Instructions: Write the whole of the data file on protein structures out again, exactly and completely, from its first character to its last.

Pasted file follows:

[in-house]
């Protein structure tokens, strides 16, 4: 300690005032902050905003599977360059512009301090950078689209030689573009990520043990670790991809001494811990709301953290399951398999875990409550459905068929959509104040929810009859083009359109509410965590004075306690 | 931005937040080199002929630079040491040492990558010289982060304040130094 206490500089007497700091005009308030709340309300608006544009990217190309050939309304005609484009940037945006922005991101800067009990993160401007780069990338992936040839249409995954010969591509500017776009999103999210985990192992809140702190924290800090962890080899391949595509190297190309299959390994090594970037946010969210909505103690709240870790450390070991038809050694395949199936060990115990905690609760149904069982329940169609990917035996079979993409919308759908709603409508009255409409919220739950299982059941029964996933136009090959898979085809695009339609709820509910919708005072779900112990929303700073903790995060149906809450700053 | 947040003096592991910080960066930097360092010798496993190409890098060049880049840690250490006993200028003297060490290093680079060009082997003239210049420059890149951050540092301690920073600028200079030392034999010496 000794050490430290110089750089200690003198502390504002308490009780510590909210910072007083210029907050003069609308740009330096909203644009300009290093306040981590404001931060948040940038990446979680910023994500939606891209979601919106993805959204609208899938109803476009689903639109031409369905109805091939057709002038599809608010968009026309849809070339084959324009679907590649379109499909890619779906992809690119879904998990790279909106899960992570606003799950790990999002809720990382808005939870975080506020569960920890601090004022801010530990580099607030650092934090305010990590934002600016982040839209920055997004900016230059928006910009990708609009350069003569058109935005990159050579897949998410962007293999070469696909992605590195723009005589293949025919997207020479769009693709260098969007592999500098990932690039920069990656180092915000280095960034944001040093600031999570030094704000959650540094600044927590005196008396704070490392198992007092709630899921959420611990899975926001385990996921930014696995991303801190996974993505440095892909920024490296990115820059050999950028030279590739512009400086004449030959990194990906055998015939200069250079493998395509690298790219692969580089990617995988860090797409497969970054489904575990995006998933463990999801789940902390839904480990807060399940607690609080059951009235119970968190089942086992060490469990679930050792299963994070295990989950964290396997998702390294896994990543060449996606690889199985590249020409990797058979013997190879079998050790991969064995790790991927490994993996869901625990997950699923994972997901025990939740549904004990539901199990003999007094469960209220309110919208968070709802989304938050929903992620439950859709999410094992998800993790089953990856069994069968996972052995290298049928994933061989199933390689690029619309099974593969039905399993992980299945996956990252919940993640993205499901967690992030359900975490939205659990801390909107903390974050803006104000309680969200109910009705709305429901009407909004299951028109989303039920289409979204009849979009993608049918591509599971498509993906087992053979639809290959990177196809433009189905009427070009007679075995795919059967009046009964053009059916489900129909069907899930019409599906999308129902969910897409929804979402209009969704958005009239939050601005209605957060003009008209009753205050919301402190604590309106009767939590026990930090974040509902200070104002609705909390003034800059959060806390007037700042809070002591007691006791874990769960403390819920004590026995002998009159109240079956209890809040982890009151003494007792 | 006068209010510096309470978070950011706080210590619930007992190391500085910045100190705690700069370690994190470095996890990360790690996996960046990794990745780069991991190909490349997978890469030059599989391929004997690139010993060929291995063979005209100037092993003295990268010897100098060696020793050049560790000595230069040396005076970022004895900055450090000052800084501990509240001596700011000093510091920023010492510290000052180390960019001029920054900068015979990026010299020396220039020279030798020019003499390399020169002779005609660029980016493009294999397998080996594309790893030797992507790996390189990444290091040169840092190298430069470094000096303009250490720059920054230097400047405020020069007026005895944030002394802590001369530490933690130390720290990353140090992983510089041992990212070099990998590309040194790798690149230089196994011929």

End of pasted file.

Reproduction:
[in-house]
């Protein structure tokens, strides 16, 4: 300690005032902050905003599977360059512009301090950078689209030689573009990520043990670790991809001494811990709301953290399951398999875990409550459905068929959509104040929810009859083009359109509410965590004075306690 | 931005937040080199002929630079040491040492990558010289982060304040130094 206490500089007497700091005009308030709340309300608006544009990217190309050939309304005609484009940037945006922005991101800067009990993160401007780069990338992936040839249409995954010969591509500017776009999103999210985990192992809140702190924290800090962890080899391949595509190297190309299959390994090594970037946010969210909505103690709240870790450390070991038809050694395949199936060990115990905690609760149904069982329940169609990917035996079979993409919308759908709603409508009255409409919220739950299982059941029964996933136009090959898979085809695009339609709820509910919708005072779900112990929303700073903790995060149906809450700053 | 947040003096592991910080960066930097360092010798496993190409890098060049880049840690250490006993200028003297060490290093680079060009082997003239210049420059890149951050540092301690920073600028200079030392034999010496 000794050490430290110089750089200690003198502390504002308490009780510590909210910072007083210029907050003069609308740009330096909203644009300009290093306040981590404001931060948040940038990446979680910023994500939606891209979601919106993805959204609208899938109803476009689903639109031409369905109805091939057709002038599809608010968009026309849809070339084959324009679907590649379109499909890619779906992809690119879904998990790279909106899960992570606003799950790990999002809720990382808005939870975080506020569960920890601090004022801010530990580099607030650092934090305010990590934002600016982040839209920055997004900016230059928006910009990708609009350069003569058109935005990159050579897949998410962007293999070469696909992605590195723009005589293949025919997207020479769009693709260098969007592999500098990932690039920069990656180092915000280095960034944001040093600031999570030094704000959650540094600044927590005196008396704070490392198992007092709630899921959420611990899975926001385990996921930014696995991303801190996974993505440095892909920024490296990115820059050999950028030279590739512009400086004449030959990194990906055998015939200069250079493998395509690298790219692969580089990617995988860090797409497969970054489904575990995006998933463990999801789940902390839904480990807060399940607690609080059951009235119970968190089942086992060490469990679930050792299963994070295990989950964290396997998702390294896994990543060449996606690889199985590249020409990797058979013997190879079998050790991969064995790790991927490994993996869901625990997950699923994972997901025990939740549904004990539901199990003999007094469960209220309110919208968070709802989304938050929903992620439950859709999410094992998800993790089953990856069994069968996972052995290298049928994933061989199933390689690029619309099974593969039905399993992980299945996956990252919940993640993205499901967690992030359900975490939205659990801390909107903390974050803006104000309680969200109910009705709305429901009407909004299951028109989303039920289409979204009849979009993608049918591509599971498509993906087992053979639809290959990177196809433009189905009427070009007679075995795919059967009046009964053009059916489900129909069907899930019409599906999308129902969910897409929804979402209009969704958005009239939050601005209605957060003009008209009753205050919301402190604590309106009767939590026990930090974040509902200070104002609705909390003034800059959060806390007037700042809070002591007691006791874990769960403390819920004590026995002998009159109240079956209890809040982890009151003494007792 | 006068209010510096309470978070950011706080210590619930007992190391500085910045100190705690700069370690994190470095996890990360790690996996960046990794990745780069991991190909490349997978890469030059599989391929004997690139010993060929291995063979005209100037092993003295990268010897100098060696020793050049560790000595230069040396005076970022004895900055450090000052800084501990509240001596700011000093510091920023010492510290000052180390960019001029920054900068015979990026010299020396220039020279030798020019003499390399020169002779005609660029980016493009294999397998080996594309790893030797992507790996390189990444290091040169840092190298430069470094000096303009250490720059920054230097400047405020020069007026005895944030002394802590001369530490933690130390720290990353140090992983510089041992990212070099990998590309040194790798690149230089196994011929």